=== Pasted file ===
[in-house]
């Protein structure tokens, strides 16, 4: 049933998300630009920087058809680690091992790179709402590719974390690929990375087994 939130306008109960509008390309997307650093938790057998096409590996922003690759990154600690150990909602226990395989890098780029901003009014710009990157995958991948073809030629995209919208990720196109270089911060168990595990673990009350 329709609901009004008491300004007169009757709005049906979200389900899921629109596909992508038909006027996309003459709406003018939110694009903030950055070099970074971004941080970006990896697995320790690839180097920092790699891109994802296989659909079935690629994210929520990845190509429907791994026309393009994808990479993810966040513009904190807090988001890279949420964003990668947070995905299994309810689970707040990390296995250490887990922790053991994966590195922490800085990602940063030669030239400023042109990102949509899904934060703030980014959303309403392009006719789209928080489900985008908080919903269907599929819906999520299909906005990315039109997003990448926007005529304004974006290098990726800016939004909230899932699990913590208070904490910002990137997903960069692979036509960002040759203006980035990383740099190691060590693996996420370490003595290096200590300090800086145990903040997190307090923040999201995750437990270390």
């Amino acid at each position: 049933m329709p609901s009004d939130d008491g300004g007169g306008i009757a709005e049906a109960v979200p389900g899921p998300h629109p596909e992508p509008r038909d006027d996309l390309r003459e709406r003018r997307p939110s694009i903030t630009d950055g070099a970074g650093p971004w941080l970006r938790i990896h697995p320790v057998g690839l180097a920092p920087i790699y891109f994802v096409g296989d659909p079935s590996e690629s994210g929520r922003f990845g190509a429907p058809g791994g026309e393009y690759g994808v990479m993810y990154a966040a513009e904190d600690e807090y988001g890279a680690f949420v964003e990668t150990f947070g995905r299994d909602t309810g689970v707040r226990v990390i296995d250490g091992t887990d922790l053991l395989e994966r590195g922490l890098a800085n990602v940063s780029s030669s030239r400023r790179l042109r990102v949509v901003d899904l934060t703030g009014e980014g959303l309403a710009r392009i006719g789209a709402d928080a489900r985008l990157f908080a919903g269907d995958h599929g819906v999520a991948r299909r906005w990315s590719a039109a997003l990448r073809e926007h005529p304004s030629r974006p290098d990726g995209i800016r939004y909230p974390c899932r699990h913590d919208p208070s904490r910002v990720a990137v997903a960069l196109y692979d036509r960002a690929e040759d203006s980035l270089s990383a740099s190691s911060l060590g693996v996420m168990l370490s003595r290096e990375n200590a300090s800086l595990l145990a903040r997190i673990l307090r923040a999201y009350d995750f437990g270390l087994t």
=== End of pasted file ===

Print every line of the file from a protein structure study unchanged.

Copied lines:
[in-house]
């Protein structure tokens, strides 16, 4: 049933998300630009920087058809680690091992790179709402590719974390690929990375087994 939130306008109960509008390309997307650093938790057998096409590996922003690759990154600690150990909602226990395989890098780029901003009014710009990157995958991948073809030629995209919208990720196109270089911060168990595990673990009350 329709609901009004008491300004007169009757709005049906979200389900899921629109596909992508038909006027996309003459709406003018939110694009903030950055070099970074971004941080970006990896697995320790690839180097920092790699891109994802296989659909079935690629994210929520990845190509429907791994026309393009994808990479993810966040513009904190807090988001890279949420964003990668947070995905299994309810689970707040990390296995250490887990922790053991994966590195922490800085990602940063030669030239400023042109990102949509899904934060703030980014959303309403392009006719789209928080489900985008908080919903269907599929819906999520299909906005990315039109997003990448926007005529304004974006290098990726800016939004909230899932699990913590208070904490910002990137997903960069692979036509960002040759203006980035990383740099190691060590693996996420370490003595290096200590300090800086145990903040997190307090923040999201995750437990270390």
């Amino acid at each position: 049933m329709p609901s009004d939130d008491g300004g007169g306008i009757a709005e049906a109960v979200p389900g899921p998300h629109p596909e992508p509008r038909d006027d996309l390309r003459e709406r003018r997307p939110s694009i903030t630009d950055g070099a970074g650093p971004w941080l970006r938790i990896h697995p320790v057998g690839l180097a920092p920087i790699y891109f994802v096409g296989d659909p079935s590996e690629s994210g929520r922003f990845g190509a429907p058809g791994g026309e393009y690759g994808v990479m993810y990154a966040a513009e904190d600690e807090y988001g890279a680690f949420v964003e990668t150990f947070g995905r299994d909602t309810g689970v707040r226990v990390i296995d250490g091992t887990d922790l053991l395989e994966r590195g922490l890098a800085n990602v940063s780029s030669s030239r400023r790179l042109r990102v949509v901003d899904l934060t703030g009014e980014g959303l309403a710009r392009i006719g789209a709402d928080a489900r985008l990157f908080a919903g269907d995958h599929g819906v999520a991948r299909r906005w990315s590719a039109a997003l990448r073809e926007h005529p304004s030629r974006p290098d990726g995209i800016r939004y909230p974390c899932r699990h913590d919208p208070s904490r910002v990720a990137v997903a960069l196109y692979d036509r960002a690929e040759d203006s980035l270089s990383a740099s190691s911060l060590g693996v996420m168990l370490s003595r290096e990375n200590a300090s800086l595990l145990a903040r997190i673990l307090r923040a999201y009350d995750f437990g270390l087994t």